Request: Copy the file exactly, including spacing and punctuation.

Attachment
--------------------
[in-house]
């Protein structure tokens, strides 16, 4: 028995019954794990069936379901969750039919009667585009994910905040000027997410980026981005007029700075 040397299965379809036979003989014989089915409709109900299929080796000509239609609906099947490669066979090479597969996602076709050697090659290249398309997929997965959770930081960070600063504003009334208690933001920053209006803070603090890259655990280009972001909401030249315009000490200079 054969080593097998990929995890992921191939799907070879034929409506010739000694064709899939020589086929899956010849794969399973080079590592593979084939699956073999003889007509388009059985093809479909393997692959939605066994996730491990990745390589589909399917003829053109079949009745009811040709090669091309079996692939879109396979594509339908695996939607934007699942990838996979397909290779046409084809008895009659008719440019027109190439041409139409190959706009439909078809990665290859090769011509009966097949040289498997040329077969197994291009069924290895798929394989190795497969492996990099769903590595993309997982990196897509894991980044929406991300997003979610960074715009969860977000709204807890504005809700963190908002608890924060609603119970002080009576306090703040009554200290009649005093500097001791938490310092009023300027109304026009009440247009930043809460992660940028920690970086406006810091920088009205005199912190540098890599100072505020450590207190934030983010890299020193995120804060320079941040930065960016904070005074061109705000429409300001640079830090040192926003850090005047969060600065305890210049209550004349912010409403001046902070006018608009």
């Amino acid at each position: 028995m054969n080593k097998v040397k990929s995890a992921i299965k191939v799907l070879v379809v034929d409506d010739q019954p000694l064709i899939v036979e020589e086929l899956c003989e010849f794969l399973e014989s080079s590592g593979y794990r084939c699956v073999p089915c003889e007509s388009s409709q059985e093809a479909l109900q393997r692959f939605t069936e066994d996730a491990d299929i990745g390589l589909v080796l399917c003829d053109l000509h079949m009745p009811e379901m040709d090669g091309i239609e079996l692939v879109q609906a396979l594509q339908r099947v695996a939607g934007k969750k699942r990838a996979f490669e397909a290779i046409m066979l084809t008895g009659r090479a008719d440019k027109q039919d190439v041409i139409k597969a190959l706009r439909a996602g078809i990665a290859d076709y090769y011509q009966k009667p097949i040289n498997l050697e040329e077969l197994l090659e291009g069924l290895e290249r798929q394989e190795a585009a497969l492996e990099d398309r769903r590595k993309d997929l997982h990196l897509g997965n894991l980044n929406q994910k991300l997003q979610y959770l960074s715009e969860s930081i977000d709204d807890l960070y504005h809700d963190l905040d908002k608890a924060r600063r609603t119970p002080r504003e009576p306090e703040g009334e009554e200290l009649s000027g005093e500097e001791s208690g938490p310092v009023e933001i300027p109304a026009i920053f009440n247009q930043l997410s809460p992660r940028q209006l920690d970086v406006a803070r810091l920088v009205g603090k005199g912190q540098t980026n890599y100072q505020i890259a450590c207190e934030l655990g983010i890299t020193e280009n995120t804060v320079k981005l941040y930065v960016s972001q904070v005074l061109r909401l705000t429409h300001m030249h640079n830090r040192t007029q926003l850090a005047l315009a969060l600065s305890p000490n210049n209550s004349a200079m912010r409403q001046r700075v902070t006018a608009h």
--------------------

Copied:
[in-house]
């Protein structure tokens, strides 16, 4: 028995019954794990069936379901969750039919009667585009994910905040000027997410980026981005007029700075 040397299965379809036979003989014989089915409709109900299929080796000509239609609906099947490669066979090479597969996602076709050697090659290249398309997929997965959770930081960070600063504003009334208690933001920053209006803070603090890259655990280009972001909401030249315009000490200079 054969080593097998990929995890992921191939799907070879034929409506010739000694064709899939020589086929899956010849794969399973080079590592593979084939699956073999003889007509388009059985093809479909393997692959939605066994996730491990990745390589589909399917003829053109079949009745009811040709090669091309079996692939879109396979594509339908695996939607934007699942990838996979397909290779046409084809008895009659008719440019027109190439041409139409190959706009439909078809990665290859090769011509009966097949040289498997040329077969197994291009069924290895798929394989190795497969492996990099769903590595993309997982990196897509894991980044929406991300997003979610960074715009969860977000709204807890504005809700963190908002608890924060609603119970002080009576306090703040009554200290009649005093500097001791938490310092009023300027109304026009009440247009930043809460992660940028920690970086406006810091920088009205005199912190540098890599100072505020450590207190934030983010890299020193995120804060320079941040930065960016904070005074061109705000429409300001640079830090040192926003850090005047969060600065305890210049209550004349912010409403001046902070006018608009």
């Amino acid at each position: 028995m054969n080593k097998v040397k990929s995890a992921i299965k191939v799907l070879v379809v034929d409506d010739q019954p000694l064709i899939v036979e020589e086929l899956c003989e010849f794969l399973e014989s080079s590592g593979y794990r084939c699956v073999p089915c003889e007509s388009s409709q059985e093809a479909l109900q393997r692959f939605t069936e066994d996730a491990d299929i990745g390589l589909v080796l399917c003829d053109l000509h079949m009745p009811e379901m040709d090669g091309i239609e079996l692939v879109q609906a396979l594509q339908r099947v695996a939607g934007k969750k699942r990838a996979f490669e397909a290779i046409m066979l084809t008895g009659r090479a008719d440019k027109q039919d190439v041409i139409k597969a190959l706009r439909a996602g078809i990665a290859d076709y090769y011509q009966k009667p097949i040289n498997l050697e040329e077969l197994l090659e291009g069924l290895e290249r798929q394989e190795a585009a497969l492996e990099d398309r769903r590595k993309d997929l997982h990196l897509g997965n894991l980044n929406q994910k991300l997003q979610y959770l960074s715009e969860s930081i977000d709204d807890l960070y504005h809700d963190l905040d908002k608890a924060r600063r609603t119970p002080r504003e009576p306090e703040g009334e009554e200290l009649s000027g005093e500097e001791s208690g938490p310092v009023e933001i300027p109304a026009i920053f009440n247009q930043l997410s809460p992660r940028q209006l920690d970086v406006a803070r810091l920088v009205g603090k005199g912190q540098t980026n890599y100072q505020i890259a450590c207190e934030l655990g983010i890299t020193e280009n995120t804060v320079k981005l941040y930065v960016s972001q904070v005074l061109r909401l705000t429409h300001m030249h640079n830090r040192t007029q926003l850090a005047l315009a969060l600065s305890p000490n210049n209550s004349a200079m912010r409403q001046r700075v902070t006018a608009h």